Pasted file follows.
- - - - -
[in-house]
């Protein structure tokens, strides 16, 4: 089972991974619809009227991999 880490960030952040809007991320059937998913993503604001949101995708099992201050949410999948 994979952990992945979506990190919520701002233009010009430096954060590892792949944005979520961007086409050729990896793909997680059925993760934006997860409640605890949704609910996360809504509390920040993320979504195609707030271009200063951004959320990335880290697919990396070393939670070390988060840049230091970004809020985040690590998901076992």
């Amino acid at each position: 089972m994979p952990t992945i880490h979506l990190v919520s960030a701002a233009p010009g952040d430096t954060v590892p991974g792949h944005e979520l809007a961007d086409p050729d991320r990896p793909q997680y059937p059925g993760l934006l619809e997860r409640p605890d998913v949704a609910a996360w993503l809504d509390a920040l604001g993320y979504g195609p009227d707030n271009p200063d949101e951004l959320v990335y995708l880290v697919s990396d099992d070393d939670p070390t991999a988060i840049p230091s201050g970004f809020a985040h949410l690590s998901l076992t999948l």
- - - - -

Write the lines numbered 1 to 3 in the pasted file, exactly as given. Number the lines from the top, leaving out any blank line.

[in-house]
């Protein structure tokens, strides 16, 4: 089972991974619809009227991999 880490960030952040809007991320059937998913993503604001949101995708099992201050949410999948 994979952990992945979506990190919520701002233009010009430096954060590892792949944005979520961007086409050729990896793909997680059925993760934006997860409640605890949704609910996360809504509390920040993320979504195609707030271009200063951004959320990335880290697919990396070393939670070390988060840049230091970004809020985040690590998901076992």
């Amino acid at each position: 089972m994979p952990t992945i880490h979506l990190v919520s960030a701002a233009p010009g952040d430096t954060v590892p991974g792949h944005e979520l809007a961007d086409p050729d991320r990896p793909q997680y059937p059925g993760l934006l619809e997860r409640p605890d998913v949704a609910a996360w993503l809504d509390a920040l604001g993320y979504g195609p009227d707030n271009p200063d949101e951004l959320v990335y995708l880290v697919s990396d099992d070393d939670p070390t991999a988060i840049p230091s201050g970004f809020a985040h949410l690590s998901l076992t999948l």